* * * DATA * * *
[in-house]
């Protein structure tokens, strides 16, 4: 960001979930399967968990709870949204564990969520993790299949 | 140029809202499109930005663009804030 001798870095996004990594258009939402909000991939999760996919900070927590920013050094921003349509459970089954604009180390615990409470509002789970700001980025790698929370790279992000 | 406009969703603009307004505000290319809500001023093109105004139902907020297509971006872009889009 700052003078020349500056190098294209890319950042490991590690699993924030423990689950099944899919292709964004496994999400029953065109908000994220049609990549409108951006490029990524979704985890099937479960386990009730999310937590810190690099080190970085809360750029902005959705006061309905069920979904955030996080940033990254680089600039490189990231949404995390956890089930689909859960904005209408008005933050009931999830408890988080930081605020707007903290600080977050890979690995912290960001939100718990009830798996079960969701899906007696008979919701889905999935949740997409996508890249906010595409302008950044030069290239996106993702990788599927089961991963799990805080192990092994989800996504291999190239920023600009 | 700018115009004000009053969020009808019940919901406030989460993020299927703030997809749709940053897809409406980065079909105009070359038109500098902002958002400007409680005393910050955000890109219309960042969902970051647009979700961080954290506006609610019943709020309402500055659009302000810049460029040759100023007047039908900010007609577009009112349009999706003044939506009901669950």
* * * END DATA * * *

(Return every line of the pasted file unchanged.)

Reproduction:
[in-house]
């Protein structure tokens, strides 16, 4: 960001979930399967968990709870949204564990969520993790299949 | 140029809202499109930005663009804030 001798870095996004990594258009939402909000991939999760996919900070927590920013050094921003349509459970089954604009180390615990409470509002789970700001980025790698929370790279992000 | 406009969703603009307004505000290319809500001023093109105004139902907020297509971006872009889009 700052003078020349500056190098294209890319950042490991590690699993924030423990689950099944899919292709964004496994999400029953065109908000994220049609990549409108951006490029990524979704985890099937479960386990009730999310937590810190690099080190970085809360750029902005959705006061309905069920979904955030996080940033990254680089600039490189990231949404995390956890089930689909859960904005209408008005933050009931999830408890988080930081605020707007903290600080977050890979690995912290960001939100718990009830798996079960969701899906007696008979919701889905999935949740997409996508890249906010595409302008950044030069290239996106993702990788599927089961991963799990805080192990092994989800996504291999190239920023600009 | 700018115009004000009053969020009808019940919901406030989460993020299927703030997809749709940053897809409406980065079909105009070359038109500098902002958002400007409680005393910050955000890109219309960042969902970051647009979700961080954290506006609610019943709020309402500055659009302000810049460029040759100023007047039908900010007609577009009112349009999706003044939506009901669950």